|Bronx Annual Public Meeting
Lincoln Medical and Mental Health Center
October 29, 2007, 6:00pm
Remarks by Alan D. Aviles
President, NYC Health and Hospitals Corporation
Good evening. I am Alan Aviles, President of the New York City Health and Hospitals Corporation (HHC). Thank you all for coming tonight. I look forward to hearing from those who have signed up to speak, but, first, let me also recognize and thank our host Jose R. Sanchez, Executive Director for Lincoln Medical and Mental Health Center and Senior Vice President of the Generations+/Northern Manhattan Health Network.
Before Mr. Levy calls on tonight’s speakers, I would like to provide an overview of some of HHC’s accomplishments over the past year and more specifically, highlight a few of the achievements of our Bronx facilities.
HHC is the largest municipal health care system in the country. We serve 1.3 million New Yorkers, including nearly 400,000 uninsured individuals, and provide a broad array of medical, mental health and substance abuse services through our 11 acute care hospitals, four skilled nursing facilities, six large diagnostic and treatment centers and more than 80 community based clinics. We also provide health services at home for many New Yorkers.
In the Bronx we have three acute care hospitals, Jacobi Medical Center, Lincoln Medical & Mental Health Center and North Central Bronx Hospital, two large neighborhood family health centers, the Morrisania Center and the Segundo Ruiz Belvis Center, and several smaller community-based health centers, all of which provide quality healthcare to residents of the borough.
Across our entire system, we are working to provide safer care that prevents unnecessary harm to our patients, to provide more effective care that better manages chronic disease, and to provide more preventive care that averts disease or that diagnoses disease at an early stage. Our success on these fronts – which has increasingly received both local and national recognition -- speaks to the commitment of our staff at all levels to our mission and to our patients.
In September, HHC became the first healthcare system in the state of New York to voluntarily disclose certain detailed quality and patient safety data to the public. The information we are sharing includes our mortality and hospital-acquired infection rates; how often we follow best clinical practices in treating heart attacks, pneumonia, and
other medical conditions; and how well our nursing homes are doing in providing quality care. This data is available on our public website which is nyc.gov/hhc.
On our website, you can see that our hospitals and nursing homes compare well to state, regional, and national standards on a number of important quality measures. In
the Bronx, our acute care facilities have achieved particularly outstanding performance ratings in providing care for patients who present with heart attack, heart failure or pneumonia.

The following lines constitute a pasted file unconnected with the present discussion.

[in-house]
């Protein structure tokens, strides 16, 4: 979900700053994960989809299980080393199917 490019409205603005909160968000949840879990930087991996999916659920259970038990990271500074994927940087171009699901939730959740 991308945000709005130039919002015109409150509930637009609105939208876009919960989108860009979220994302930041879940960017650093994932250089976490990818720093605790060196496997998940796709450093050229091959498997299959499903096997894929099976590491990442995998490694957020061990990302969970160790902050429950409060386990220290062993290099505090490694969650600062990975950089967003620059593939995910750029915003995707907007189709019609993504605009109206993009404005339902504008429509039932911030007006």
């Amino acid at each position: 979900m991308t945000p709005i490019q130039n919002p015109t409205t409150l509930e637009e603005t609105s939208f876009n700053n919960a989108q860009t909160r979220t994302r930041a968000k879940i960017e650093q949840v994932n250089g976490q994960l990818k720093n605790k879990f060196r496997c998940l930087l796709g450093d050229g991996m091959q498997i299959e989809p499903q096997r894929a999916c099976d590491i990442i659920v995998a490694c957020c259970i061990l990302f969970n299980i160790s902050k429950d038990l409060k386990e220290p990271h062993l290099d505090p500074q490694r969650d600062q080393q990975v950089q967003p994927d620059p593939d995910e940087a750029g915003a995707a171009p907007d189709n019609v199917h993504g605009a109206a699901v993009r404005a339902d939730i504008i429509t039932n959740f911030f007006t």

Apart from showcasing some of our very positive results in rendering high quality care, I am convinced that our commitment to transparency related to quality and patient safety data will help drive further improvements throughout HHC. The information on our website effectively provides a baseline from which the public and we, ourselves, can measure our performance over time. Openly sharing this information may leave us open to criticism in some areas, but it helps to build trust and confidence in our commitment to continually make the care we render as safe, effective, efficient and patient-centered as possible.
Before the end of this year, we will release data to the public on our efforts around prevention and early detection of disease, as well as data on how well we are doing in helping our patients better manage their chronic diseases such as diabetes and asthma.
I have stated publicly that it is our goal to make HHC one of the safest healthcare systems in the nation by the year 2010. In recent years, critical care teams from across our system have taken steps to sharply reduce ventilator-associated pneumonia and central line-associated blood stream infections. Both types of infection increase the risk of death for fragile ICU patients in particular. During the past year the majority of our hospitals went several months in a row without a single case of ventilator-associated pneumonia or a central line infection in their ICUs.
Lincoln’s medical ICU had the second lowest rate of central line blood stream infection in our system and went nine months without a single ICU patient experiencing a hospital-acquired blood stream infection. Lincoln also had one of the lowest rates of ventilator-associated pneumonia among its ICU patients and went six months without a case of hospital-acquired pneumonia in its medical ICU and its surgical ICU.
As important as it is to avert unnecessary physical harm to patients, it is equally important to prevent the unnecessary suffering and anguish that too often accompanies the last weeks and days of life for terminally ill patients in our ICUs. Many patients facing certain and imminent death want high-tech interventions continued to the very end, no matter how invasive or futile, and that is their right. Others, however, would choose differently if given the choice.